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Kavanaugh 2.0: Smears Against Court Nominee Tom Farr

We learned during the fight over Justice Brett Kavanaugh that Democrats will stop at nothing to block nominees who defend the Constitution’s limits on government. Lies, smears, screams, and even crimes are the tools of their trade.

Now, the same tactics are being used to smear another nominee to the federal bench – Tom Farr from North Carolina.

Farr was appointed by President Trump for a vacancy on the United States District Court that sits in Raleigh – the site of multiple fights over election process laws and Congressional redistricting.  The seat has been vacant since 2006, the longest vacancy on the federal bench nationwide.

Farr, like Kavanaugh before him, is experiencing ritual defamation by his opponents.

Farr committed the unpardonable sin to the left: He represented the state of North Carolina in defending North Carolina's voter ID and election integrity laws. Power is too important for Farr’s foes to allow a nominee with mainstream views to be confirmed to a court so central to their litigation agenda in that swing state.

Contrary to the vast majority of Americans, Farr’s foes consider voter ID the second coming of Jim Crow. They have employed their tiresome tactic of smearing someone as a racist who is nothing of the sort.

To smear someone as a racist who is not is a wretched thing. But that didn’t stop Senator Charles Schumer (D-N.Y.) or North Carolina political activist William Barber from launching a last-second bid to scuttle Farr’s nomination.

William Barber

As a follow-up, Farr’s opponents leaked an internal confidential Department of Justice memorandum regarding the 1990 campaign of North Carolina Senator Jessie Helms. Ironically, this leaked memorandum exonerates Farr from the smears his foes intended.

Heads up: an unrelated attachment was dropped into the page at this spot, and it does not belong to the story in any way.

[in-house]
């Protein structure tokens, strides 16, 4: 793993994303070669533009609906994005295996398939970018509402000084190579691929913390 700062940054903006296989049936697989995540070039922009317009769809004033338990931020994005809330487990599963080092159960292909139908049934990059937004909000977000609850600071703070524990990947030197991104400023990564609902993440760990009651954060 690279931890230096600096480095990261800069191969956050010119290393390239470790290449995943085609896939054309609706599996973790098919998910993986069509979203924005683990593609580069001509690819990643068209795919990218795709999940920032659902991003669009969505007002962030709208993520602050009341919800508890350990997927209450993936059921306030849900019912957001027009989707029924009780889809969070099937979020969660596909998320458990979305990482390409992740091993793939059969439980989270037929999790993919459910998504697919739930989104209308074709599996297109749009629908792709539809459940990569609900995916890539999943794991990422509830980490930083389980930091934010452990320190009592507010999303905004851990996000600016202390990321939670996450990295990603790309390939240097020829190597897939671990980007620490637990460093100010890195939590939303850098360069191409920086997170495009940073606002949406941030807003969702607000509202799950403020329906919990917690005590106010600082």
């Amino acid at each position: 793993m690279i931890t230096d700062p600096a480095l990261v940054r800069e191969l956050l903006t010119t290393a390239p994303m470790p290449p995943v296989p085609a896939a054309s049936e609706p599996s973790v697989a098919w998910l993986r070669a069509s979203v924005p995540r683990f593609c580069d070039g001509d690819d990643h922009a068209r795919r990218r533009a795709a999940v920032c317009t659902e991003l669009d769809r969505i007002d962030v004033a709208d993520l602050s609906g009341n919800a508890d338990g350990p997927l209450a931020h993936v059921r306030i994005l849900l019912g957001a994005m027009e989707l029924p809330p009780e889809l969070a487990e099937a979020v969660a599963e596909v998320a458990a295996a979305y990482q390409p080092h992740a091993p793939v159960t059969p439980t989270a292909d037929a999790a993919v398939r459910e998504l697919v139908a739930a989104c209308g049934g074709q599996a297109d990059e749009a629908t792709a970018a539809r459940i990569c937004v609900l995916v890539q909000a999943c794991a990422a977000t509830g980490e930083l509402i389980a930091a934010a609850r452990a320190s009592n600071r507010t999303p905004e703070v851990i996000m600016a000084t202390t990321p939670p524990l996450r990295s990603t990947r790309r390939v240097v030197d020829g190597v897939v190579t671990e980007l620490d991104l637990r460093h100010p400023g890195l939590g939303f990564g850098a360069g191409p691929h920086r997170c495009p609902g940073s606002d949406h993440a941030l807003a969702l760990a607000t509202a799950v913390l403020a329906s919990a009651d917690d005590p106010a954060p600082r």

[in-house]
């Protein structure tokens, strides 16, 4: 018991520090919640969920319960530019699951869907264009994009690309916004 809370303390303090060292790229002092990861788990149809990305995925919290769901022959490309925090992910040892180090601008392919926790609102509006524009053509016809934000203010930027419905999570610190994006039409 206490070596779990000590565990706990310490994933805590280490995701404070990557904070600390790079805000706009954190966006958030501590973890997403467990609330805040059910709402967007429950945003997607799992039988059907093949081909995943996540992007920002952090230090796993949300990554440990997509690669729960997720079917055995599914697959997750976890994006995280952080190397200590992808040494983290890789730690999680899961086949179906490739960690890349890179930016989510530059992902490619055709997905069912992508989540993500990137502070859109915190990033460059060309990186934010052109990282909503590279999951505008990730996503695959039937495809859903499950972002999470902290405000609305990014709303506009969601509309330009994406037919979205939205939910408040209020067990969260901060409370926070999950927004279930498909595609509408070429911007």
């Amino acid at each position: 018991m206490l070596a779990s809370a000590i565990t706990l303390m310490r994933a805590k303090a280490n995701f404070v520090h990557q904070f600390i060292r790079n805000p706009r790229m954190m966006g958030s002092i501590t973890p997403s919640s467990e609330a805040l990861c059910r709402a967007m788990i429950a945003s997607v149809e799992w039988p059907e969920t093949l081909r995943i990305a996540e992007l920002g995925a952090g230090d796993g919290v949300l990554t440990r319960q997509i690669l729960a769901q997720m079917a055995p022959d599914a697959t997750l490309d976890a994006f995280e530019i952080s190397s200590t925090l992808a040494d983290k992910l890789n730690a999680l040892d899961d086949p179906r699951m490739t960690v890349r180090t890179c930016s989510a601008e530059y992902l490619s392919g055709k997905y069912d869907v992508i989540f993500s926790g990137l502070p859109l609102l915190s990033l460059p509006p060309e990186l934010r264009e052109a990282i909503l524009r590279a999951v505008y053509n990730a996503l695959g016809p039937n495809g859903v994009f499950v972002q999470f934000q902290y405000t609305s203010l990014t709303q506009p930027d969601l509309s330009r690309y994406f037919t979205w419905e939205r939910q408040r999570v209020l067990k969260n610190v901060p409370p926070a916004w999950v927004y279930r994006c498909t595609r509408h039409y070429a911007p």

I am very familiar with this memorandum from my time as an attorney at the Justice Department Voting Section. The 1990 memo was used to justify the now legally dubious case against the North Carolina Republican Party under the voter intimidation provisions of the Voting Rights Act. The Department alleged that a targeted card mailed to black voters was voter intimidation.

I have litigated every Department of Justice case under this provision of the Voting Rights Act since 2005, and the leaked memo is quite familiar to me.

The Helms defendants quickly settled the case in 1990. Since then, intervening case law and decisions by the DOJ, such as the dismissal of portions of the New Black Panther voter intimidation case, call into question the viability of the theory the DOJ advanced in 1990.

The leaked confidential memo was used as a weapon inside DOJ by ideologically motivated Department lawyers, some of whom now work for left-wing advocacy groups, to advance an overly expansive approach to federal power that could intrude on some forms of political speech.